Unite the Union, Labour’s single biggest donor, has suffocated the party, cutting around 10 percent of its affiliation money. It came as the union’s General Secretary Len McCluskey and Labour’s new leader Sir Keir Starmer appeared to have conflicting visions for the party following the departure of former left-wing leader Jeremy Corbyn. While Sir Keir says he has a “very good relationship” with Mr McCluskey, the union man has accused the leader of abandoning the country’s working class.
There is anger elsewhere in Unite over Labour’s direction under Sir Keir.
One source told the BBC’s Newsnight that the Labour leader and his inner team were “just not listening”.
Mr McCluskey became an influential figure within Mr Corbyn’s Labour and enjoyed renowned support and popularity.
The party’s left was similarly reborn, with considerable power and influence being distributed to grassroots groups.
The funding cut, understood to amount to 50,000 members or £1million, will now be channelled towards those left-wing groups, a source told Newsnight, in order to support a socialist programme “which he sees as vital to produce a Labour victory in 2024”.
Announcing the cut, Mr McCluskey outlined his intentions.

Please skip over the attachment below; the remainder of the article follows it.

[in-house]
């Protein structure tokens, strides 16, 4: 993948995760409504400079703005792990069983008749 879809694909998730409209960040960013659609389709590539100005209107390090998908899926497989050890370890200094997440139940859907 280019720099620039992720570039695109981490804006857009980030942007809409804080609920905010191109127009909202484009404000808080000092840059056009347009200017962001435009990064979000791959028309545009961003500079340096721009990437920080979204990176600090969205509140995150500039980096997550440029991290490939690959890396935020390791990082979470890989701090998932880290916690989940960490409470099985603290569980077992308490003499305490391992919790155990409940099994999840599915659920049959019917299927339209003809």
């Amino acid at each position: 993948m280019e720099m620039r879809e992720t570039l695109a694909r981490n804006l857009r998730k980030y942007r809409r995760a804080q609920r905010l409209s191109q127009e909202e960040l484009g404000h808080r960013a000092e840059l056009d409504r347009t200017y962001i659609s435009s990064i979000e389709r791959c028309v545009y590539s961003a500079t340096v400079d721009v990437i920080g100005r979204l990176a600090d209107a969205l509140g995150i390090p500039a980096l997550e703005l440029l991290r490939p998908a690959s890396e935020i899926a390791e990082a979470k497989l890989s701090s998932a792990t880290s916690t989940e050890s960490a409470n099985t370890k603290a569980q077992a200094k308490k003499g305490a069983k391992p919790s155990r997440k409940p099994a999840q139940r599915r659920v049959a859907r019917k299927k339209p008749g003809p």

He said: “We know that it is this union’s financial support and dedicated activists that help ensure that the Labour Party is not just election-ready but sustained between elections.
“But we also want to use our political funding to support and nurture the newer voices in our movement.
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Ahead of the meeting of Unite’s executive, the General Secretary told Newsnight another cut in funding might happen should the party’s course change too drastically under Sir Keir.
He said: “I have no doubt if things start to move in different directions and ordinary working people start saying, ‘well, I’m not sure what Labour stands for’, then my activists will ask me, ‘why are we giving so much money’?”
Mr McCluskey’s decision also coincides with criticism of the Labour leadership from the left for “failing” to hold the Government to account over its handling of the pandemic.
Unite has given the party more than £7million since the start of 2019 according to Electoral Commission records.
Mr McCluskey has repeatedly denied many of the allegations of antisemitism within the party under Mr Corbyn.
In August, he told The Observer: “There were lots of claims and criticisms that the Labour Party was institutionally antisemitic. I absolutely reject that.”
He has also pointed to a leaked report drawn up at the end of Mr Corbyn’s leadership in a bid to bolster his argument.
The document alleges that some staff opposed Mr Corbyn during the 2017 general election and sought to send his campaign wayward by taking money from his team’s control.
Although Unite has become synonymous with Labour, Mr McCluskey warned: “It would be a mistake if anybody took Unite for granted.
“I think that would be a mistake.”